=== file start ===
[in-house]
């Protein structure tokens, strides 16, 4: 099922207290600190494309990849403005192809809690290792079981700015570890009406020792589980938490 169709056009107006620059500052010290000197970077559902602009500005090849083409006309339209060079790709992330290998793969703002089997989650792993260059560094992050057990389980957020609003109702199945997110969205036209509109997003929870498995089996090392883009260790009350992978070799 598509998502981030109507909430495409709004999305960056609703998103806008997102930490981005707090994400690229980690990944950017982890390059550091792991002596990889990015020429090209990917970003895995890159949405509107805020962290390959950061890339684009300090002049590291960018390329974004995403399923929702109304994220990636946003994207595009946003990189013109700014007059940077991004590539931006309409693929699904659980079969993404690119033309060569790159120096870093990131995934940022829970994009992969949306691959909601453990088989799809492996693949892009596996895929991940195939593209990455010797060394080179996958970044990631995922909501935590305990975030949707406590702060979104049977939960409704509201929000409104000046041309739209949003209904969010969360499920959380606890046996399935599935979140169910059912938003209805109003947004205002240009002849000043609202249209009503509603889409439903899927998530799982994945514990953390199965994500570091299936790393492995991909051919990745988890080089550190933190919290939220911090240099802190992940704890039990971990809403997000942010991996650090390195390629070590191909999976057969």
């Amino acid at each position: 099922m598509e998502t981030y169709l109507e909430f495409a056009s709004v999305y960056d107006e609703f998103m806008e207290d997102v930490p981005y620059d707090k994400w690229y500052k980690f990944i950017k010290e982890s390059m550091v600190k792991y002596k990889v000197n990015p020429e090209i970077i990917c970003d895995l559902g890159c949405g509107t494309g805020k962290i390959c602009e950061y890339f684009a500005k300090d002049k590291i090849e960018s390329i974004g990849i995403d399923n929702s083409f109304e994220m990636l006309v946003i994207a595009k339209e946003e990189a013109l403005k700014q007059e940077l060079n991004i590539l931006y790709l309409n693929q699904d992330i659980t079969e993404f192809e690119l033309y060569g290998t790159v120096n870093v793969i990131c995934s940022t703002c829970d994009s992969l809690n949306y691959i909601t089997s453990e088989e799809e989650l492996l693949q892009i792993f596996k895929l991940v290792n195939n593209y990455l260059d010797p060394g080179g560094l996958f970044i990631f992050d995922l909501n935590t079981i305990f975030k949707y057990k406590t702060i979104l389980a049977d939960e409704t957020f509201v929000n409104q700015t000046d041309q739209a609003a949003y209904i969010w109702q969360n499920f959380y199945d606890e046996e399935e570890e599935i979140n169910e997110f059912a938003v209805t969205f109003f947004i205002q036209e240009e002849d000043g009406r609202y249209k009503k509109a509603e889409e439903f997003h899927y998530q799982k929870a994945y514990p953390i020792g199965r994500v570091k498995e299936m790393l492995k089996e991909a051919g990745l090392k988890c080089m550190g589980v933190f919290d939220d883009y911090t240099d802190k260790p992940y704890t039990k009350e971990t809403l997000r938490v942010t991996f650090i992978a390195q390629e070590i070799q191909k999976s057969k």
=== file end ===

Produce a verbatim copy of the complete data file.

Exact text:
[in-house]
């Protein structure tokens, strides 16, 4: 099922207290600190494309990849403005192809809690290792079981700015570890009406020792589980938490 169709056009107006620059500052010290000197970077559902602009500005090849083409006309339209060079790709992330290998793969703002089997989650792993260059560094992050057990389980957020609003109702199945997110969205036209509109997003929870498995089996090392883009260790009350992978070799 598509998502981030109507909430495409709004999305960056609703998103806008997102930490981005707090994400690229980690990944950017982890390059550091792991002596990889990015020429090209990917970003895995890159949405509107805020962290390959950061890339684009300090002049590291960018390329974004995403399923929702109304994220990636946003994207595009946003990189013109700014007059940077991004590539931006309409693929699904659980079969993404690119033309060569790159120096870093990131995934940022829970994009992969949306691959909601453990088989799809492996693949892009596996895929991940195939593209990455010797060394080179996958970044990631995922909501935590305990975030949707406590702060979104049977939960409704509201929000409104000046041309739209949003209904969010969360499920959380606890046996399935599935979140169910059912938003209805109003947004205002240009002849000043609202249209009503509603889409439903899927998530799982994945514990953390199965994500570091299936790393492995991909051919990745988890080089550190933190919290939220911090240099802190992940704890039990971990809403997000942010991996650090390195390629070590191909999976057969």
């Amino acid at each position: 099922m598509e998502t981030y169709l109507e909430f495409a056009s709004v999305y960056d107006e609703f998103m806008e207290d997102v930490p981005y620059d707090k994400w690229y500052k980690f990944i950017k010290e982890s390059m550091v600190k792991y002596k990889v000197n990015p020429e090209i970077i990917c970003d895995l559902g890159c949405g509107t494309g805020k962290i390959c602009e950061y890339f684009a500005k300090d002049k590291i090849e960018s390329i974004g990849i995403d399923n929702s083409f109304e994220m990636l006309v946003i994207a595009k339209e946003e990189a013109l403005k700014q007059e940077l060079n991004i590539l931006y790709l309409n693929q699904d992330i659980t079969e993404f192809e690119l033309y060569g290998t790159v120096n870093v793969i990131c995934s940022t703002c829970d994009s992969l809690n949306y691959i909601t089997s453990e088989e799809e989650l492996l693949q892009i792993f596996k895929l991940v290792n195939n593209y990455l260059d010797p060394g080179g560094l996958f970044i990631f992050d995922l909501n935590t079981i305990f975030k949707y057990k406590t702060i979104l389980a049977d939960e409704t957020f509201v929000n409104q700015t000046d041309q739209a609003a949003y209904i969010w109702q969360n499920f959380y199945d606890e046996e399935e570890e599935i979140n169910e997110f059912a938003v209805t969205f109003f947004i205002q036209e240009e002849d000043g009406r609202y249209k009503k509109a509603e889409e439903f997003h899927y998530q799982k929870a994945y514990p953390i020792g199965r994500v570091k498995e299936m790393l492995k089996e991909a051919g990745l090392k988890c080089m550190g589980v933190f919290d939220d883009y911090t240099d802190k260790p992940y704890t039990k009350e971990t809403l997000r938490v942010t991996f650090i992978a390195q390629e070590i070799q191909k999976s057969k």